> (3) Using -regress- with the score option, I estimate the fixed
> effects
> model from the original data (including dummies for respondents) and
> save
> the estimates
> (4) I perform the simultaneous estimation using -suest- with the svy
> option
> (5) I perform Hausman's test for the consistency of the random
> effects model
> by testing the difference between the two coefficient vectors
> (excluding the
> constant and fixed effects)
> The above procedure seems to work.  -suest- gives me the correct
> parameter
> estimates and standard errors for the two models.  However, I notice
> that I
> am only able to test for differences in 8 coefficients
> simultaneously.
> There were 12 independent variables in each model (excluding the
> constant
> and respondent dummies in the fixed effects specification). 
> Interestingly,
> it does not seem to matter which 8 coefficients I test.  I always
> get the
> same statistical result (ie, F and p values).  My thought is that
> this must
> somehow be related to the fact that my data are clustered (ie, that
> I am
> allowing for clustering at the level of the PSU).  In other words, I
> think
> it may be a peculiarity of my data and that the code I present below
> is
> working correctly.  Does this sound plausible?
> Any feedback you could provide me with would be greatly appreciated.
>  Thank
> you very much.
> Regards,
> Jim
> James W. Shaw, PhD, PharmD, MPH
> Post-Doctoral Fellow
> Tobacco Control Research Branch
> Behavioral Research Program
> Division of Cancer Control and Population Sciences
> National Cancer Institute
> /* STATA CODE */
> collapse (mean) depvar m1-a2 d1 c3 c32 [pw = ttowgt], by(rti_id)
> ren depvar depvar2
> ren m1 m12
> ren m2 m22
> ren s1 s12
> ren s2 s22
> ren u1 u12
> ren u2 u22
> ren p1 p12
> ren p2 p22
> ren a1 a12
> ren a2 a22
> ren c3 c3n
> ren c32 c32n
> sort rti_id
> save "E:\Dissertation\Data\temp1", replace
> use "E:\Dissertation\Data\tempus.dta", clear
> drop _merge
> sort rti_id
> merge rti_id using "E:\Dissertation\Data\temp1"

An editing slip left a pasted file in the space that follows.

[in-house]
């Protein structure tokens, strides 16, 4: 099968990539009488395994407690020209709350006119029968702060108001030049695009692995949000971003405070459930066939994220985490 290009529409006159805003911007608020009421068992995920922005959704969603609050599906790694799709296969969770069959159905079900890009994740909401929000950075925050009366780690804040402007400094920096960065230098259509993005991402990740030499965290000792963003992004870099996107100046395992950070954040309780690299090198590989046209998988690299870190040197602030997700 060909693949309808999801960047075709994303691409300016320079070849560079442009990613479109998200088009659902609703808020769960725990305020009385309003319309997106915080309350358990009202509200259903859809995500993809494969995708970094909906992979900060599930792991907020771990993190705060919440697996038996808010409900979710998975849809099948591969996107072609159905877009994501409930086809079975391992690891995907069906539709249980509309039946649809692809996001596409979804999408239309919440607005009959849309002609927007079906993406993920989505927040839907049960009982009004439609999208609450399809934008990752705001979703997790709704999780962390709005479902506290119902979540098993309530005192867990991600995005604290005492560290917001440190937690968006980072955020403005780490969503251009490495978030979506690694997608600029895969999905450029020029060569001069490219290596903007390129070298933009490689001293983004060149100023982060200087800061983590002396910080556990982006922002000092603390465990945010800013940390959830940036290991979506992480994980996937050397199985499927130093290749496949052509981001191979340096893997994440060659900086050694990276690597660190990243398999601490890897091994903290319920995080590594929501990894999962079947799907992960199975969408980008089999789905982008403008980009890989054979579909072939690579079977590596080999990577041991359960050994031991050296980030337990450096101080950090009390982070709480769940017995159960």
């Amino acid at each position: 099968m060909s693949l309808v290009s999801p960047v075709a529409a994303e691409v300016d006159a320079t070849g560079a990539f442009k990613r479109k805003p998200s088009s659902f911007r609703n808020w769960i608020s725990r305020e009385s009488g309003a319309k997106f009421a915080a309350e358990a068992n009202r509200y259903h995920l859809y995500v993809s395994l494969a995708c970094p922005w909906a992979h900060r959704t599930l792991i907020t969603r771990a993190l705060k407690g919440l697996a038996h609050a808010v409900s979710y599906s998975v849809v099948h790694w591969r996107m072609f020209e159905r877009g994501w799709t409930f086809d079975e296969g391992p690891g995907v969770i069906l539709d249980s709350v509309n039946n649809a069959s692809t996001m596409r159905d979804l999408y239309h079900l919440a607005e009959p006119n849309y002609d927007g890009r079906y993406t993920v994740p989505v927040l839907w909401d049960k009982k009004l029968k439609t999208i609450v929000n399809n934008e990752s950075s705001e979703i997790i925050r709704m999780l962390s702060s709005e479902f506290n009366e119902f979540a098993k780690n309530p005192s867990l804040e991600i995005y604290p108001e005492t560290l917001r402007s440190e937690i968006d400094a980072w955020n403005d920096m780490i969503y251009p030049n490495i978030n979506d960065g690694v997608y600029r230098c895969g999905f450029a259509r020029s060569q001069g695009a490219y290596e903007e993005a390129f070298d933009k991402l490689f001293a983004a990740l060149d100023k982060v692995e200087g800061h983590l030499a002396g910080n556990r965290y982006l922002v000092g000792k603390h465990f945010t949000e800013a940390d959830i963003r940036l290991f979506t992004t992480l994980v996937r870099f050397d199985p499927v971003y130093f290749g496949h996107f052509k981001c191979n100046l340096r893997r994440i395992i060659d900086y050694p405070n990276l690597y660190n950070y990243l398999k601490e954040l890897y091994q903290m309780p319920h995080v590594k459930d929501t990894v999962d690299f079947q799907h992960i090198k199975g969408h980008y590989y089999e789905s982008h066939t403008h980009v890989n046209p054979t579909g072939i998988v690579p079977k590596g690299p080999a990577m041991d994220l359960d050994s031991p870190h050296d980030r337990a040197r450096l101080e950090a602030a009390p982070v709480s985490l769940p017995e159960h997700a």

> xtreg depvar m1-a2 c3 c32 [iw = ttowgt], i(rti_id) mle
> gen theta = 1 - sqrt(e(sigma_e)^2/(12*e(sigma_u)^2 +
> e(sigma_e)^2))
> gen depvar3 = depvar - theta*depvar2
> gen m13 = m1- theta*m12
> gen m23 = m2 - theta*m22
> gen s13 = s1 - theta*s12
> gen s23 = s2 - theta*s22
> gen u13 = u1- theta*u12
> gen u23 = u2 - theta*u22
> gen p13 = p1- theta*p12
> gen p23 = p2- theta*p22
> gen a13 = a1 - theta*a12
> gen a23 = a2- theta*a22
> gen c33 = c3- theta*c3n
> gen c323 = c32- theta*c32n
> gen one = 1
> summ one
> scalar omean = r(mean)
> gen one3 = one - theta*omean
> gen res = 1
> sort psu rti_id time
> save "E:\Dissertation\Data\temp1", replace
> */
> use "E:\Dissertation\Data\tempus.dta", clear
> ren depvar depvar3
> ren m1 m13
> ren m2 m23
> ren s1 s13
> ren s2 s23
> ren u1 u13
> ren u2 u23
> ren p1 p13
> ren p2 p23
> ren a1 a13
> ren a2 a23
> ren c3 c33
> ren c32 c323
> gen one3 = 1
> gen res = 0
> sort psu rti_id time
> append using "E:\Dissertation\Data\temp1"
> svyset [pw = ttowgt], psu(psu)
> reg depvar3 one3 m13-a23 c33 c323 if res == 1 [iw = ttowgt],
> score(RE)
> nocons
> est store RE
> tab rti_id, gen(id)
> reg depvar3 one3 m13-a23 c33 c323 id2-id3773 if res == 0 [iw =
> ttowgt],
> score(FE) nocons
> est store FE
> suest RE FE, svy
> test [RE_mean = FE_mean]: m13 m23 s13 s23 u13 u23 p13 p23 a13 a23
> c33 c323
> *
> *   For searches and help try:
> *
> *
> *

Prof. Mark Schaffer
Director, CERT
Department of Economics
School of Management & Languages
Heriot-Watt University, Edinburgh EH14 4AS
tel +44-131-451-3494 / fax +44-131-451-3008
email: [email protected]